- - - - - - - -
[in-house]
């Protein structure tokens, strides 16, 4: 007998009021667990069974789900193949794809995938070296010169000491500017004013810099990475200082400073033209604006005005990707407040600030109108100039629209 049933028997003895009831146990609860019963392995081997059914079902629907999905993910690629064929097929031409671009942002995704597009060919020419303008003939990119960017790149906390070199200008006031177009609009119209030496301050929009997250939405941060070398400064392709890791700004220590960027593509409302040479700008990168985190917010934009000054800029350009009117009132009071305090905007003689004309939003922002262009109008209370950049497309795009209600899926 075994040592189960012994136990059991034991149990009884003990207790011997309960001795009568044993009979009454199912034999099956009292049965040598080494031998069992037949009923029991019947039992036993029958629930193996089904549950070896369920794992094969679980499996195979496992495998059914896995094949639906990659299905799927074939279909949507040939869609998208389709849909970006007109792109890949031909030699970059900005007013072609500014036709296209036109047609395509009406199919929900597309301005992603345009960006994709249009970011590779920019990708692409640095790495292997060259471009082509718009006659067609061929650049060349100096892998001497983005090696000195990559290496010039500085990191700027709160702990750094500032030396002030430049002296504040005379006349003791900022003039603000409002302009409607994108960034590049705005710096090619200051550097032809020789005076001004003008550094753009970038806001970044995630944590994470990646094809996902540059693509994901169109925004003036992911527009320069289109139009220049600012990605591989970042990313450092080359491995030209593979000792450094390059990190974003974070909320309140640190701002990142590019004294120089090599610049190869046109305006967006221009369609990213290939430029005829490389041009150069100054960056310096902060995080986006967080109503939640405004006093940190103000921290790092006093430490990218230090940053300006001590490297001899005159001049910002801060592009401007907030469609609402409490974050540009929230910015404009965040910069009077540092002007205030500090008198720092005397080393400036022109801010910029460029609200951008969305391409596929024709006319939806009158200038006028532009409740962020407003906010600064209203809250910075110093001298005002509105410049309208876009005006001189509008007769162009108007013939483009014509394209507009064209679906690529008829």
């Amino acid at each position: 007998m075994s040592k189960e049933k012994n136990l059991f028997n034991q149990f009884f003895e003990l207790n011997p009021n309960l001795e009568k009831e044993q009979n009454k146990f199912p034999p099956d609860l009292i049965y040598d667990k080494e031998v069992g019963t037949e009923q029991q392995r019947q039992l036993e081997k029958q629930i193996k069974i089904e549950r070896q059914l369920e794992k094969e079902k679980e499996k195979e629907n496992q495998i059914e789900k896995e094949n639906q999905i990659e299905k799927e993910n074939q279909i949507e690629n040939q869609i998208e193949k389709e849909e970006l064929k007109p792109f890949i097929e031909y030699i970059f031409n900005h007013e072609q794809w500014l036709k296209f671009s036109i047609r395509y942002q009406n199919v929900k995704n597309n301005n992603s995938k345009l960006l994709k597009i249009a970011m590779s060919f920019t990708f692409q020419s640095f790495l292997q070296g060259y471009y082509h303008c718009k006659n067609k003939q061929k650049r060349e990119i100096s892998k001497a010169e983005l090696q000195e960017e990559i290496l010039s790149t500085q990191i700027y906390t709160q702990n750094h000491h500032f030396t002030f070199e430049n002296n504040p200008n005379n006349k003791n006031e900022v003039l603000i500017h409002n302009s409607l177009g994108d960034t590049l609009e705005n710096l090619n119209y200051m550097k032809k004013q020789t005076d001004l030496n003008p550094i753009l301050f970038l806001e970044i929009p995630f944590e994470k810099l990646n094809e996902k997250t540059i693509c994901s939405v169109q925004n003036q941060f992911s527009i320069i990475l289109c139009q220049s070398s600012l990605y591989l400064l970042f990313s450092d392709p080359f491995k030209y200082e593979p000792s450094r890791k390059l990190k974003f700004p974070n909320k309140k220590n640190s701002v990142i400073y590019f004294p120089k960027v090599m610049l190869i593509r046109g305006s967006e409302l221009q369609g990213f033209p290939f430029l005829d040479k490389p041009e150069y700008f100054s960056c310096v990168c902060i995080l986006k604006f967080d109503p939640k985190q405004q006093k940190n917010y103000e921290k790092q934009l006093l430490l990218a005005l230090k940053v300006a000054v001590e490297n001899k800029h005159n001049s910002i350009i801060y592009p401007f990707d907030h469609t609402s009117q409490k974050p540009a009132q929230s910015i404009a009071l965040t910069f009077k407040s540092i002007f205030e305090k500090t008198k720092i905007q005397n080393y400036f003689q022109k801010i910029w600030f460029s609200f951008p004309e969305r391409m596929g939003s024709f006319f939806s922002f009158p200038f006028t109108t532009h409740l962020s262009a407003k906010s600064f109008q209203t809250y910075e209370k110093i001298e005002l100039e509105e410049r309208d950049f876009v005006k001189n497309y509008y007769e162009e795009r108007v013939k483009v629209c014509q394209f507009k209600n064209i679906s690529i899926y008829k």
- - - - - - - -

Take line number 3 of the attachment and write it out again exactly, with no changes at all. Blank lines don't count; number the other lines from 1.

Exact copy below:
């Amino acid at each position: 007998m075994s040592k189960e049933k012994n136990l059991f028997n034991q149990f009884f003895e003990l207790n011997p009021n309960l001795e009568k009831e044993q009979n009454k146990f199912p034999p099956d609860l009292i049965y040598d667990k080494e031998v069992g019963t037949e009923q029991q392995r019947q039992l036993e081997k029958q629930i193996k069974i089904e549950r070896q059914l369920e794992k094969e079902k679980e499996k195979e629907n496992q495998i059914e789900k896995e094949n639906q999905i990659e299905k799927e993910n074939q279909i949507e690629n040939q869609i998208e193949k389709e849909e970006l064929k007109p792109f890949i097929e031909y030699i970059f031409n900005h007013e072609q794809w500014l036709k296209f671009s036109i047609r395509y942002q009406n199919v929900k995704n597309n301005n992603s995938k345009l960006l994709k597009i249009a970011m590779s060919f920019t990708f692409q020419s640095f790495l292997q070296g060259y471009y082509h303008c718009k006659n067609k003939q061929k650049r060349e990119i100096s892998k001497a010169e983005l090696q000195e960017e990559i290496l010039s790149t500085q990191i700027y906390t709160q702990n750094h000491h500032f030396t002030f070199e430049n002296n504040p200008n005379n006349k003791n006031e900022v003039l603000i500017h409002n302009s409607l177009g994108d960034t590049l609009e705005n710096l090619n119209y200051m550097k032809k004013q020789t005076d001004l030496n003008p550094i753009l301050f970038l806001e970044i929009p995630f944590e994470k810099l990646n094809e996902k997250t540059i693509c994901s939405v169109q925004n003036q941060f992911s527009i320069i990475l289109c139009q220049s070398s600012l990605y591989l400064l970042f990313s450092d392709p080359f491995k030209y200082e593979p000792s450094r890791k390059l990190k974003f700004p974070n909320k309140k220590n640190s701002v990142i400073y590019f004294p120089k960027v090599m610049l190869i593509r046109g305006s967006e409302l221009q369609g990213f033209p290939f430029l005829d040479k490389p041009e150069y700008f100054s960056c310096v990168c902060i995080l986006k604006f967080d109503p939640k985190q405004q006093k940190n917010y103000e921290k790092q934009l006093l430490l990218a005005l230090k940053v300006a000054v001590e490297n001899k800029h005159n001049s910002i350009i801060y592009p401007f990707d907030h469609t609402s009117q409490k974050p540009a009132q929230s910015i404009a009071l965040t910069f009077k407040s540092i002007f205030e305090k500090t008198k720092i905007q005397n080393y400036f003689q022109k801010i910029w600030f460029s609200f951008p004309e969305r391409m596929g939003s024709f006319f939806s922002f009158p200038f006028t109108t532009h409740l962020s262009a407003k906010s600064f109008q209203t809250y910075e209370k110093i001298e005002l100039e509105e410049r309208d950049f876009v005006k001189n497309y509008y007769e162009e795009r108007v013939k483009v629209c014509q394209f507009k209600n064209i679906s690529i899926y008829k």